A court permitted the NSA to collect information about governments in 193 countries and foreign institutions like the World Bank, according to a secret document the Washington Post published Monday.
The certification issued by a Foreign Intelligence Surveillance Court in 2010 shows the NSA has the authority to “intercept through U.S. companies not just the communications of its overseas targets, but any communications about its targets as well,” according to the Post’s report. Only four countries in the world — Britain, Canada, Australia and New Zealand — were exempt from the agreement, due to existing no-spying agreements that the Post highlights in this document about the group of countries, known as “Five Eyes” with the U.S.
The secret certification from 2010 was part of a trove of documents that former NSA contractor Edward Snowden leaked to reporters at The Washington Post and The Guardian last year. In addition to permitting the NSA to collect information about most countries, it also authorizes the NSA to target institutions like the International Monetary Fund, the European Union and the International Atomic Energy Agency.
The documents reveal the NSA had even more free rein when it came to surveilling foreign individuals than was previously known, raising major concerns about the privacy implications this program could have, even for Americans domestically.
President Barack Obama said the U.S. should no longer spy on foreign heads of state and said programs “shall be as tailored as feasible,” when proposing reforms to the NSA programs in January. If there’s anything to take away after a first look at Monday’s revelations, it’s that the programs are far from tailored.
The Post reports the NSA is not “necessarily” collecting intelligence on all of the countries identified in the documents, but it does have the authority to. Former government officials defended the inclusion of almost every country, saying it could be necessary in the event of an unexpected humanitarian crisis where the military needed to evacuate Americans.
The documents published also revealed new information about one of the most controversial NSA practices — collecting the emails and phone calls of foreign individuals and institutions under Section 702 of the 2008 FISA Amendments Act.
An affidavit in support of the secret certification published Monday states foreign individuals can be targeted if the NSA believes they “possess, are expected to receive and/or are likely to communicate foreign intelligence information concerning these foreign powers.”
This means academics or journalists who regularly correspond with foreign governments could easily be targeted if the NSA has determined they possess information that could be used for foreign intelligence.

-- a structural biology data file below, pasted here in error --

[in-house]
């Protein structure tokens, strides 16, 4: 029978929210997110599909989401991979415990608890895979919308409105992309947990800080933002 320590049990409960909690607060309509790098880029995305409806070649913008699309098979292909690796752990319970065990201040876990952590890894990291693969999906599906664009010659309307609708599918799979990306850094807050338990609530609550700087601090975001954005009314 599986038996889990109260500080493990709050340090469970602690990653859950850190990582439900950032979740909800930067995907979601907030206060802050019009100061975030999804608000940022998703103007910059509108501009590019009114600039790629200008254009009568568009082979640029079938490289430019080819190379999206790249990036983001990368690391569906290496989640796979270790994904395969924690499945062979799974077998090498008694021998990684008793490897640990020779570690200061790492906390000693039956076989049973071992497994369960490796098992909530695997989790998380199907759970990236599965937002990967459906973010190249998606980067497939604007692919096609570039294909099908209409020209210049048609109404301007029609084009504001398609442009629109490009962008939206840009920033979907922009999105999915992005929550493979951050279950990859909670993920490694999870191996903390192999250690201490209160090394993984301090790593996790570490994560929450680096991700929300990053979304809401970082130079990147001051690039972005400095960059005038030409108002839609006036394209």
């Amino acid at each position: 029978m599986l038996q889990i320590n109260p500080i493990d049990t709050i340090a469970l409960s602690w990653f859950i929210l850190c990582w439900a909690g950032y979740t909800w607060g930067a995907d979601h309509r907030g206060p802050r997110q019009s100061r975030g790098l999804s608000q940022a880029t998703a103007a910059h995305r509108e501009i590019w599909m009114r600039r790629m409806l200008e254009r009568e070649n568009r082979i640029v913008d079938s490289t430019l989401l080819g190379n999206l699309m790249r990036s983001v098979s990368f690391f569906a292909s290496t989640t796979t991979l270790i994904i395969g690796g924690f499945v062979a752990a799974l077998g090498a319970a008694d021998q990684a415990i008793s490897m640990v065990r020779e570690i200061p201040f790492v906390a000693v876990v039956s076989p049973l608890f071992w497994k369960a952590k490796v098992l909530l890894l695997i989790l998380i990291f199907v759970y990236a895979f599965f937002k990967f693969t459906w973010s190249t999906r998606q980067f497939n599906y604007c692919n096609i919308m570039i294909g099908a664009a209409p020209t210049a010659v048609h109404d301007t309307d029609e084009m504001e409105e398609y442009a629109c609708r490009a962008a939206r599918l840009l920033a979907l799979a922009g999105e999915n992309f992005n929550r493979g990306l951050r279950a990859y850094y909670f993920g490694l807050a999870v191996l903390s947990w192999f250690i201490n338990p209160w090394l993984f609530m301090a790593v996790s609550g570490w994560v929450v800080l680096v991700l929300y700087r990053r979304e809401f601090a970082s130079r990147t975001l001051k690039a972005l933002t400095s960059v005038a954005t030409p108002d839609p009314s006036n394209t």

But the privacy ramifications of these documents are not limited to communications of foreigners. The court approved rules that also allow communications about targets to be swept up, not just the targets’ communications. If a target’s email address or phone number is even mentioned in another person’s email, that communication becomes fair game for the NSA. So in theory under the rules revealed in these documents, the NSA could intercept an email from an American journalist if it mentioned a target’s phone number or email address.
In a 2011 FISA court opinion published by the Post, a judge said the NSA could be collecting as many as 46,000 domestic emails annually that either mentioned a target’s email address or phone number. These communications are known as an “about” collection.
Sen. Ron Wyden, D-Ore., has pushed to reign in the NSA programs, and told The Post when Section 702 was passed in 2008 that most Americans had no idea Americans’ communications would be collected because they contained targets’ contact information.
“If ‘about the target’ collection were limited to genuine national security threats, there would be very little privacy impact,” Wyden told the Post. “In fact, this collection is much broader than that, and it is scooping up huge amounts of Americans’ wholly domestic communications.”
The Washington Post’s article Monday comes more than a year after the original Snowden revelations and one day after the newly appointed NSA director downplayed the impact of the leaks. Legislation that would limit the scope of the NSA’s programs has passed through the House but still needs to make it through the Senate.